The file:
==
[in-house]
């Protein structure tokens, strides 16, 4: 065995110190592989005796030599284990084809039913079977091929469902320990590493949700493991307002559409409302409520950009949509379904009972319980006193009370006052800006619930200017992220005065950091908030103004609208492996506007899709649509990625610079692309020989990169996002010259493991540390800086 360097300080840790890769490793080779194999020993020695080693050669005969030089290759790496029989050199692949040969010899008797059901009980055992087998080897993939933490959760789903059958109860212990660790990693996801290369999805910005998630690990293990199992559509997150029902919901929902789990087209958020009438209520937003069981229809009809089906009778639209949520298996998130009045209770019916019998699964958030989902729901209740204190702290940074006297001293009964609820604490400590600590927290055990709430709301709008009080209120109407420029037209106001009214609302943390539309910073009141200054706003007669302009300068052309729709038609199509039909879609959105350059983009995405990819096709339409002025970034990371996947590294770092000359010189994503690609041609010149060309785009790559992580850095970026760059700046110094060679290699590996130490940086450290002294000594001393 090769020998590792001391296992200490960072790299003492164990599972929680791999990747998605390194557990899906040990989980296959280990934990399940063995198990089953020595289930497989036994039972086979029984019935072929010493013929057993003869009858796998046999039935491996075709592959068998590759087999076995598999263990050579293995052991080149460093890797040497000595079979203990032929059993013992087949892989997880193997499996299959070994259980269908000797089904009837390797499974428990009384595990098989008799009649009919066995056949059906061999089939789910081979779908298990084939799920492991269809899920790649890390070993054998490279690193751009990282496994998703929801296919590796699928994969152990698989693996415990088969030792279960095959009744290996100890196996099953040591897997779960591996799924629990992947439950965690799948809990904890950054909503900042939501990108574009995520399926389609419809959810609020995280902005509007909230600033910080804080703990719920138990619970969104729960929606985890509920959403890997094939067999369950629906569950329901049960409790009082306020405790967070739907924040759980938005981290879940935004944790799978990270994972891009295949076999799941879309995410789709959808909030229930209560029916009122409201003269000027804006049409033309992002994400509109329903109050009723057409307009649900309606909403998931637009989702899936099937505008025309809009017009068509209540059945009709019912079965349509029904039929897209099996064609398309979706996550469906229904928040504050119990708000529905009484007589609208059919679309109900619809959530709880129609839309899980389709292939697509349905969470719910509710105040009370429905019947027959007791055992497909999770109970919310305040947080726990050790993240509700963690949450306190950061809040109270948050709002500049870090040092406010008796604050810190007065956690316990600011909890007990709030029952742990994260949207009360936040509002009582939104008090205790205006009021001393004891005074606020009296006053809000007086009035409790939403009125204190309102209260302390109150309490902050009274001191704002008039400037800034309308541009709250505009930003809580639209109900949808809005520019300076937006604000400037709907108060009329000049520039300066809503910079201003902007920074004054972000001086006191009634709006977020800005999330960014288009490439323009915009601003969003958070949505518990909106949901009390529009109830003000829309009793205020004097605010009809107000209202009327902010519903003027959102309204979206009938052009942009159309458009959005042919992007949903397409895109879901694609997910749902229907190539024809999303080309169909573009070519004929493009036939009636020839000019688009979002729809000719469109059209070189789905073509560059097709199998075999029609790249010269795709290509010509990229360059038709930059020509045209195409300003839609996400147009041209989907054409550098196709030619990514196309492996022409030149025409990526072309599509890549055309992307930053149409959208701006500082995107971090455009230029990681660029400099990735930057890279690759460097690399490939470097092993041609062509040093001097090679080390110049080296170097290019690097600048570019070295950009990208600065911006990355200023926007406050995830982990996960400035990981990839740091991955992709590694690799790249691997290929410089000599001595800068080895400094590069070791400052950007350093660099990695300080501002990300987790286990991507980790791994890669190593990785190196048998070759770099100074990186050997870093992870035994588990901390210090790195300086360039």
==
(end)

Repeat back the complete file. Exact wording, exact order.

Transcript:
[in-house]
């Protein structure tokens, strides 16, 4: 065995110190592989005796030599284990084809039913079977091929469902320990590493949700493991307002559409409302409520950009949509379904009972319980006193009370006052800006619930200017992220005065950091908030103004609208492996506007899709649509990625610079692309020989990169996002010259493991540390800086 360097300080840790890769490793080779194999020993020695080693050669005969030089290759790496029989050199692949040969010899008797059901009980055992087998080897993939933490959760789903059958109860212990660790990693996801290369999805910005998630690990293990199992559509997150029902919901929902789990087209958020009438209520937003069981229809009809089906009778639209949520298996998130009045209770019916019998699964958030989902729901209740204190702290940074006297001293009964609820604490400590600590927290055990709430709301709008009080209120109407420029037209106001009214609302943390539309910073009141200054706003007669302009300068052309729709038609199509039909879609959105350059983009995405990819096709339409002025970034990371996947590294770092000359010189994503690609041609010149060309785009790559992580850095970026760059700046110094060679290699590996130490940086450290002294000594001393 090769020998590792001391296992200490960072790299003492164990599972929680791999990747998605390194557990899906040990989980296959280990934990399940063995198990089953020595289930497989036994039972086979029984019935072929010493013929057993003869009858796998046999039935491996075709592959068998590759087999076995598999263990050579293995052991080149460093890797040497000595079979203990032929059993013992087949892989997880193997499996299959070994259980269908000797089904009837390797499974428990009384595990098989008799009649009919066995056949059906061999089939789910081979779908298990084939799920492991269809899920790649890390070993054998490279690193751009990282496994998703929801296919590796699928994969152990698989693996415990088969030792279960095959009744290996100890196996099953040591897997779960591996799924629990992947439950965690799948809990904890950054909503900042939501990108574009995520399926389609419809959810609020995280902005509007909230600033910080804080703990719920138990619970969104729960929606985890509920959403890997094939067999369950629906569950329901049960409790009082306020405790967070739907924040759980938005981290879940935004944790799978990270994972891009295949076999799941879309995410789709959808909030229930209560029916009122409201003269000027804006049409033309992002994400509109329903109050009723057409307009649900309606909403998931637009989702899936099937505008025309809009017009068509209540059945009709019912079965349509029904039929897209099996064609398309979706996550469906229904928040504050119990708000529905009484007589609208059919679309109900619809959530709880129609839309899980389709292939697509349905969470719910509710105040009370429905019947027959007791055992497909999770109970919310305040947080726990050790993240509700963690949450306190950061809040109270948050709002500049870090040092406010008796604050810190007065956690316990600011909890007990709030029952742990994260949207009360936040509002009582939104008090205790205006009021001393004891005074606020009296006053809000007086009035409790939403009125204190309102209260302390109150309490902050009274001191704002008039400037800034309308541009709250505009930003809580639209109900949808809005520019300076937006604000400037709907108060009329000049520039300066809503910079201003902007920074004054972000001086006191009634709006977020800005999330960014288009490439323009915009601003969003958070949505518990909106949901009390529009109830003000829309009793205020004097605010009809107000209202009327902010519903003027959102309204979206009938052009942009159309458009959005042919992007949903397409895109879901694609997910749902229907190539024809999303080309169909573009070519004929493009036939009636020839000019688009979002729809000719469109059209070189789905073509560059097709199998075999029609790249010269795709290509010509990229360059038709930059020509045209195409300003839609996400147009041209989907054409550098196709030619990514196309492996022409030149025409990526072309599509890549055309992307930053149409959208701006500082995107971090455009230029990681660029400099990735930057890279690759460097690399490939470097092993041609062509040093001097090679080390110049080296170097290019690097600048570019070295950009990208600065911006990355200023926007406050995830982990996960400035990981990839740091991955992709590694690799790249691997290929410089000599001595800068080895400094590069070791400052950007350093660099990695300080501002990300987790286990991507980790791994890669190593990785190196048998070759770099100074990186050997870093992870035994588990901390210090790195300086360039």